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Math Help - Composite of relations R and S

  1. #1
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    Composite of relations R and S

    R={(1,1),(1,4),(2,3),(3,1),(3,4)}
    S={(1,0),(2,0),(3,1),(3,2),(4,1)}

    S o R={(1,0),(1,1),(2,1),(2,2),(3,0),(3,1)}

    The book I am using is very unclear about how to construct S o R from the
    ordered pairs. I tried searching around for a quick explanation, but most of results confused me even more. If somebody could explain step by step how to get the composite of the relations R and S in this case I would really appreciate it.
    Thank you.
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  2. #2
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    R={(1,1),(1,4),(2,3),(3,1),(3,4)}
    S={(1,0),(2,0),(3,1),(3,2),(4,1)}

    S o R={(1,0),(1,1),(2,1),(2,2),(3,0),(3,1)}
    A relation is like a set of allowed steps. For example, the relation R allows stepping from 1 to 4, from 2 to 3, from 3 to 1, from 3 to 4, or remain at 1.

    For the composition S o R, one has to make two steps: first according to R, the second according to S, e.g., 2 -> 3 -> 1. Of course, the intermediate point 3 is not recorded, S o R contains just a pair (2, 1).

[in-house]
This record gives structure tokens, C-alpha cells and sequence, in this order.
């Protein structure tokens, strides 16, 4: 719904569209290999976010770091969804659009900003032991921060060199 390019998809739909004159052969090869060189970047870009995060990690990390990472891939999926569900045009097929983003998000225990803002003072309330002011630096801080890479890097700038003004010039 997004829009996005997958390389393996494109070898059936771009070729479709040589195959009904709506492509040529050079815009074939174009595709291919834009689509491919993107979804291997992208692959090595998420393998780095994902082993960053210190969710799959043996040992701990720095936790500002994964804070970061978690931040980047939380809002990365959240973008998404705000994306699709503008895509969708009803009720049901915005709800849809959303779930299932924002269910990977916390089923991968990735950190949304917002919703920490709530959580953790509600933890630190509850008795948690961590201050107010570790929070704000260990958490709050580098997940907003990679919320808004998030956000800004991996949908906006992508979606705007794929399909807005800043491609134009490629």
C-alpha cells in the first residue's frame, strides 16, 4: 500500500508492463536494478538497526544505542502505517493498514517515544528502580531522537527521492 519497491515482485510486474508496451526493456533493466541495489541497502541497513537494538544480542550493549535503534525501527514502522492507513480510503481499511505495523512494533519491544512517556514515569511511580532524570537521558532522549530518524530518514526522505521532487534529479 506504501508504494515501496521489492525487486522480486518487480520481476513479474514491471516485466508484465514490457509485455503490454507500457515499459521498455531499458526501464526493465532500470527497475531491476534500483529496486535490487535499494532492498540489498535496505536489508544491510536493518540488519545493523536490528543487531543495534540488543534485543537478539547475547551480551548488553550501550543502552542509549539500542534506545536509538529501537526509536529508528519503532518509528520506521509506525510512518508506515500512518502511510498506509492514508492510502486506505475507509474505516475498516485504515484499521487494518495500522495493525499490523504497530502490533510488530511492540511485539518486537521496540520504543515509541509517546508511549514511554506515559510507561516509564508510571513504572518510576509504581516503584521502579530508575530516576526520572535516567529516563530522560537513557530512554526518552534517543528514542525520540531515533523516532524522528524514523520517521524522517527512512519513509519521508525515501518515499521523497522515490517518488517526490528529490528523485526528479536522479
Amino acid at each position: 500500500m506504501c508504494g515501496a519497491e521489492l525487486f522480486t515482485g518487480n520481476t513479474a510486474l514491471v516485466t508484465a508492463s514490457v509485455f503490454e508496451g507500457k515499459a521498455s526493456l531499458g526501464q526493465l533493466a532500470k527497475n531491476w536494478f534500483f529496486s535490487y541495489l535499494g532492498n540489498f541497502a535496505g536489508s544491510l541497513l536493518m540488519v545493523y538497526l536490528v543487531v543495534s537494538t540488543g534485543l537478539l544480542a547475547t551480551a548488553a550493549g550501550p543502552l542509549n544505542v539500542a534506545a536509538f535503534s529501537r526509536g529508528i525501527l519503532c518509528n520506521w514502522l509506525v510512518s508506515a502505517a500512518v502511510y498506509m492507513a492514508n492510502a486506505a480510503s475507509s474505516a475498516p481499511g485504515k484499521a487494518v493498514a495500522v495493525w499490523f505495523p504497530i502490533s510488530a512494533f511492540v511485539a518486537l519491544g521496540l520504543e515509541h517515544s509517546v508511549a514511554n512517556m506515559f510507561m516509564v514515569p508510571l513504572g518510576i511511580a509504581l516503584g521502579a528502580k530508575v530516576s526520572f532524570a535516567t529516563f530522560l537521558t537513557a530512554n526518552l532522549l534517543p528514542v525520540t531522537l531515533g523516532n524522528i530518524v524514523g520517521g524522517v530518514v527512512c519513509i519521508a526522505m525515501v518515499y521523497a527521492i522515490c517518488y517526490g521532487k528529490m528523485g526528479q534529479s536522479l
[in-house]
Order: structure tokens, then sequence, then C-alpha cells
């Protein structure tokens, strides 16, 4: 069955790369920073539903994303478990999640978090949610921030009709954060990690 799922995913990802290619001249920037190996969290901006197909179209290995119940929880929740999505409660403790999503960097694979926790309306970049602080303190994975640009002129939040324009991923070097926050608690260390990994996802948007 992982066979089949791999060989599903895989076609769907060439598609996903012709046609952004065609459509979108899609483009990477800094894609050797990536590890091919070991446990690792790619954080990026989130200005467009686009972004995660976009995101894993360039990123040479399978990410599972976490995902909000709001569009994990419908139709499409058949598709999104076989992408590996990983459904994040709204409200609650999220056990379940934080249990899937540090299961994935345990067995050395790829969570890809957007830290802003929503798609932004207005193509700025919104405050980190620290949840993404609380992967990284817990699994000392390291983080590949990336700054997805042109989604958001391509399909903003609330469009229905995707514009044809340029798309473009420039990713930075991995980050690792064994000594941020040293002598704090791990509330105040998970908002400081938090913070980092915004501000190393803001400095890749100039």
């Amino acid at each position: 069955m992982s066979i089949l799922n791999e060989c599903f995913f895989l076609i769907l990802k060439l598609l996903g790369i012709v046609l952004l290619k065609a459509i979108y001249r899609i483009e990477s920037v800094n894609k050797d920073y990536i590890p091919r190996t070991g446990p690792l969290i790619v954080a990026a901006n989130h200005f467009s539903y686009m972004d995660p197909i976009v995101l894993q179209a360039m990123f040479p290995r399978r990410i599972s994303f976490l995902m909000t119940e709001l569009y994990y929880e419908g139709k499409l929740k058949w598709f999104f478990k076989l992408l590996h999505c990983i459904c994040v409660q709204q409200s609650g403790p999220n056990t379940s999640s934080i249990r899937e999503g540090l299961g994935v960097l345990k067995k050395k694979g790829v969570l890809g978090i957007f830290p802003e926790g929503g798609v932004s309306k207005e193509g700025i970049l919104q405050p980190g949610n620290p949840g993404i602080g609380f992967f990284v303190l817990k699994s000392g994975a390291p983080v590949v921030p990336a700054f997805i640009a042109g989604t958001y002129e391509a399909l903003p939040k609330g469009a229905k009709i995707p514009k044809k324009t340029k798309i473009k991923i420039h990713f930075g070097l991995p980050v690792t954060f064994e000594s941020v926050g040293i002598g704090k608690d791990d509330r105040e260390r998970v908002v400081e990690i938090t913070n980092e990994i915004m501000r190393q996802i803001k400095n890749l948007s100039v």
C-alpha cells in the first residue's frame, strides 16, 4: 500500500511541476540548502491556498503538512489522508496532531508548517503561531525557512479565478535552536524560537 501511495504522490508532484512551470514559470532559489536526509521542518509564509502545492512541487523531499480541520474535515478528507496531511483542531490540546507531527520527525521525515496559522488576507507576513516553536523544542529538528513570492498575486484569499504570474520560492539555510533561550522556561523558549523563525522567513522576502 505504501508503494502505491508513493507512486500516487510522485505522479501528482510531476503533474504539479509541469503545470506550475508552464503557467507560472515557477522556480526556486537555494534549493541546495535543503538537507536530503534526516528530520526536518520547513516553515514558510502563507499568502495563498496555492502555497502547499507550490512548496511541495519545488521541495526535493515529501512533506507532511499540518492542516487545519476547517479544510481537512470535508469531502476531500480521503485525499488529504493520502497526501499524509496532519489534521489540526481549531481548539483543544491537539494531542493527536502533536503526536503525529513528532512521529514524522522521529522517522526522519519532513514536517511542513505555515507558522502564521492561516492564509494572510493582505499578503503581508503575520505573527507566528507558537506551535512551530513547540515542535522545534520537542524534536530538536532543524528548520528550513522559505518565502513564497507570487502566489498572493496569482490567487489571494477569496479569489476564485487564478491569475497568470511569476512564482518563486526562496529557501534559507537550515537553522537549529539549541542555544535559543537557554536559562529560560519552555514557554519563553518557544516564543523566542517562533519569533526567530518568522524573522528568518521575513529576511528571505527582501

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  3. #3
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    e.g., 2 -> 3 -> 1

    In this example I see 1 as the final step, but how did you arrive at that?
    Does it have something to do with 1 being the second element in the pair below it?
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  4. #4
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    Quote Originally Posted by JazzGuitarist01 View Post
    R={(1,1),(1,4),(2,3),(3,1),(3,4)}
    S={(1,0),(2,0),(3,1),(3,2),(4,1)}
    S o R={(1,0),(1,1),(2,1),(2,2),(3,0),(3,1)}
    After many years of doing this, I find that if a student will just learn the definition the process will follow.
     \left( {a,b} \right) \in S \circ R if and only if there is some c such that (a,c)\in R and (c,b)\in S.

    In this case (2,1)\in S\circ R because (2,3)\in R and (3,1)\in S.

    We can take each pair in R look at the second term and see if that term is the first term in S.
    If so choose its second term.
    Example (3,{\color{blue}4})\in R and  ({\color{blue}4},1)\in S so (3,1)\in S\circ R
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